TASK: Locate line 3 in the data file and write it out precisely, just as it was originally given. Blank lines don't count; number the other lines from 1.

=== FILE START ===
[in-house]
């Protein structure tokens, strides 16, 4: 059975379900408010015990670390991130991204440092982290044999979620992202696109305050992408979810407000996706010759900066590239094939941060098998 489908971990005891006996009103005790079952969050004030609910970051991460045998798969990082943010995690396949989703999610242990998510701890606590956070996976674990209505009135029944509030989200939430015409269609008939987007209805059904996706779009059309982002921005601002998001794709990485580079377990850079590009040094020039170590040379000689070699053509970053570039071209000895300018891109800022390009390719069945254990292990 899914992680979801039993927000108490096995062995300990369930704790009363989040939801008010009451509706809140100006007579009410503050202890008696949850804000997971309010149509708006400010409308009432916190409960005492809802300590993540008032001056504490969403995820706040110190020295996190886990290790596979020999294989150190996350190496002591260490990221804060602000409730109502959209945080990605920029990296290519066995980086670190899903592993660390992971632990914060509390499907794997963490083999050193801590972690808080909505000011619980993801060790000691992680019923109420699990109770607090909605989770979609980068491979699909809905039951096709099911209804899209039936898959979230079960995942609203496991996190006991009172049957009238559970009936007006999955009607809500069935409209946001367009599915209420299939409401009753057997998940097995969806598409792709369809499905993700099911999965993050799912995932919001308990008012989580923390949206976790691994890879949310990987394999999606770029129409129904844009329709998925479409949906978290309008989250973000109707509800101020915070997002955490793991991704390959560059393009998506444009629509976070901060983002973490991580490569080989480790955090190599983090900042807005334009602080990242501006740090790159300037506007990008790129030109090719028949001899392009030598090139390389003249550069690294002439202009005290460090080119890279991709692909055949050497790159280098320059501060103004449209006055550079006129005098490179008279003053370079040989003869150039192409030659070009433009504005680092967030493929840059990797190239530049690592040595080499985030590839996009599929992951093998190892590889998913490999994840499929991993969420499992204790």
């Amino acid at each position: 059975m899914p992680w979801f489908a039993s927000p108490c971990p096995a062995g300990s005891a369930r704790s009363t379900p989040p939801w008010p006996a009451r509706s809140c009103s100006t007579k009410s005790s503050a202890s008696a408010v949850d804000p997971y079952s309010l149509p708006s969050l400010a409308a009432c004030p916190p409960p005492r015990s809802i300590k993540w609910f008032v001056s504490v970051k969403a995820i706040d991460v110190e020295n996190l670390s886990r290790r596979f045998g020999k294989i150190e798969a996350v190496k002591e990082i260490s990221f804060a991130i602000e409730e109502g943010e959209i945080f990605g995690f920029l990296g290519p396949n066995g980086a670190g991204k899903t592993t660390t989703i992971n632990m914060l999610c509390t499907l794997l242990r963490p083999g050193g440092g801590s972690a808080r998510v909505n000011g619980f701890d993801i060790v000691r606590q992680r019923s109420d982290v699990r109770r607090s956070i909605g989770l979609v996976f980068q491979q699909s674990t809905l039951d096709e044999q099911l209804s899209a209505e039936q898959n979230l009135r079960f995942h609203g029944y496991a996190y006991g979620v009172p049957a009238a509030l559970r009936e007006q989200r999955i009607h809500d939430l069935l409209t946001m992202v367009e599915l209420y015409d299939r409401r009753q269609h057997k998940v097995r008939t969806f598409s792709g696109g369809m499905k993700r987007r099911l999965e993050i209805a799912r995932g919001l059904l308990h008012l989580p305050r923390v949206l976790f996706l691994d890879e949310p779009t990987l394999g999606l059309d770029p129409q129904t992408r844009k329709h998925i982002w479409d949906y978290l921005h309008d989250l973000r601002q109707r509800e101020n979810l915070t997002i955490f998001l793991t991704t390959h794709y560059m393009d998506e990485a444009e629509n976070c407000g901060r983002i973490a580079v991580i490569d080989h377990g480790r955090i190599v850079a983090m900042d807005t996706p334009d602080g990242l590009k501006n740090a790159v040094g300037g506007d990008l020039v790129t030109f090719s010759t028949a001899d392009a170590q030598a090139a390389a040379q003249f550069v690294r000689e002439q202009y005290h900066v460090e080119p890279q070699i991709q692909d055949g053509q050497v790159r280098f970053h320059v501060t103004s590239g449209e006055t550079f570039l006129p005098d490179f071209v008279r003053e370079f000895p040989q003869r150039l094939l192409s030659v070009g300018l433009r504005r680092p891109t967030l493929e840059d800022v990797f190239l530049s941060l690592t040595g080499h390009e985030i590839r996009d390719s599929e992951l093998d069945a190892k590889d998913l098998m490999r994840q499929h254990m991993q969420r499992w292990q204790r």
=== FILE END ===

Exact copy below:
């Amino acid at each position: 059975m899914p992680w979801f489908a039993s927000p108490c971990p096995a062995g300990s005891a369930r704790s009363t379900p989040p939801w008010p006996a009451r509706s809140c009103s100006t007579k009410s005790s503050a202890s008696a408010v949850d804000p997971y079952s309010l149509p708006s969050l400010a409308a009432c004030p916190p409960p005492r015990s809802i300590k993540w609910f008032v001056s504490v970051k969403a995820i706040d991460v110190e020295n996190l670390s886990r290790r596979f045998g020999k294989i150190e798969a996350v190496k002591e990082i260490s990221f804060a991130i602000e409730e109502g943010e959209i945080f990605g995690f920029l990296g290519p396949n066995g980086a670190g991204k899903t592993t660390t989703i992971n632990m914060l999610c509390t499907l794997l242990r963490p083999g050193g440092g801590s972690a808080r998510v909505n000011g619980f701890d993801i060790v000691r606590q992680r019923s109420d982290v699990r109770r607090s956070i909605g989770l979609v996976f980068q491979q699909s674990t809905l039951d096709e044999q099911l209804s899209a209505e039936q898959n979230l009135r079960f995942h609203g029944y496991a996190y006991g979620v009172p049957a009238a509030l559970r009936e007006q989200r999955i009607h809500d939430l069935l409209t946001m992202v367009e599915l209420y015409d299939r409401r009753q269609h057997k998940v097995r008939t969806f598409s792709g696109g369809m499905k993700r987007r099911l999965e993050i209805a799912r995932g919001l059904l308990h008012l989580p305050r923390v949206l976790f996706l691994d890879e949310p779009t990987l394999g999606l059309d770029p129409q129904t992408r844009k329709h998925i982002w479409d949906y978290l921005h309008d989250l973000r601002q109707r509800e101020n979810l915070t997002i955490f998001l793991t991704t390959h794709y560059m393009d998506e990485a444009e629509n976070c407000g901060r983002i973490a580079v991580i490569d080989h377990g480790r955090i190599v850079a983090m900042d807005t996706p334009d602080g990242l590009k501006n740090a790159v040094g300037g506007d990008l020039v790129t030109f090719s010759t028949a001899d392009a170590q030598a090139a390389a040379q003249f550069v690294r000689e002439q202009y005290h900066v460090e080119p890279q070699i991709q692909d055949g053509q050497v790159r280098f970053h320059v501060t103004s590239g449209e006055t550079f570039l006129p005098d490179f071209v008279r003053e370079f000895p040989q003869r150039l094939l192409s030659v070009g300018l433009r504005r680092p891109t967030l493929e840059d800022v990797f190239l530049s941060l690592t040595g080499h390009e985030i590839r996009d390719s599929e992951l093998d069945a190892k590889d998913l098998m490999r994840q499929h254990m991993q969420r499992w292990q204790r």